Plaintiff Gary Cisneros ("Plaintiff") brings this action under the Fair Credit Reporting Act, 15 U.S.C. § 1684, et seq., asserting federal question and diversity jurisdiction under 28 U.S.C. § 1332, and includes state law claims under supplemental jurisdiction, 28 U.S.C. § 1367. Plaintiff alleges that the various Defendants[1] were responsible for including or not correcting erroneous information or failing to conduct proper investigations regarding disputes on his credit reports. Plaintiff alleges the following causes of action: negligence in the reporting and collection of the disputed accounts, each subsequent reporting and re-reporting, and the handling and reinvestigation of data (Count I); defamation by publishing and disseminating false statements about Plaintiff and damaging his reputation with willful intent to injure (Count II); violation of the Fair Credit Reporting Act ("FCRA"), 15 U.S.C. § 1681s-2(b)[2] by failing to respond to reinvestigation requests and failing to supply accurate information (Count III); violation of the FCRA, 15 U.S.C. § 1681e[b][3] by failing to adopt and follow reasonable procedures to assure the maximum possible accuracy of Plaintiff's consumer credit (Count IV); violation of the FCRA, 15 U.S.C. §§ 1681i[5][B][ii], [iii][4] by re-inserting false information into Plaintiff's consumer reports after having removed the information previously (Count V); violation of the FCRA § 1681i[a][5] for failing to properly reinvestigate Plaintiff's disputes (Count VI); violation by Defendant NCO of state debt collection practices (Count VII); violation by Defendant NCO of Federal Fair Debt Collection Practices Act (Count VIII). Defendants Central Carolina Bank & Trust Company, National Association aka CCB Financial Corp. and National Commerce Financial Corporation ("Central Carolina") and Western Funding, Inc. ("Western Funding") filed separate motions to dismiss for lack of personal jurisdiction.[6] Fed. R. Civ. Proc. 12(b) (2). For the purposes of this Order, the Court incorporates the arguments by both movant Defendants.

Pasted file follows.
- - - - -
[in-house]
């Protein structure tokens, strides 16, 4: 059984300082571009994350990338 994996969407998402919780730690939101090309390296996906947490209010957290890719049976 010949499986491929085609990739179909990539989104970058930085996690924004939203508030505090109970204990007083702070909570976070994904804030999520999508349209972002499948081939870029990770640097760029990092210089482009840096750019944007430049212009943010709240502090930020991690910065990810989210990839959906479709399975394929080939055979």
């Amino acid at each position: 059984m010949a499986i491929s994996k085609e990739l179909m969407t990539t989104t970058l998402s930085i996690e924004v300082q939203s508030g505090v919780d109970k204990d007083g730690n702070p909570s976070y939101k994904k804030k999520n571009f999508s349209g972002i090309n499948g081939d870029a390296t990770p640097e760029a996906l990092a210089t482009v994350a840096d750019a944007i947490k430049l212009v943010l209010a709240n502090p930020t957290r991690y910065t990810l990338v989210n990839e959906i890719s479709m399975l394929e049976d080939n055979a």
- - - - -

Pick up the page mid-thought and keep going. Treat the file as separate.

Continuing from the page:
*1161 This matter came on for hearing on November 7, 2003, at 10 a.m. James Estes appeared on behalf of Defendant Central Carolina, Carl Varady appeared on behalf of Defendant Western Funding, and David Szwak, admitted pro hac vice, appeared on behalf of Plaintiff Gary Cisneros.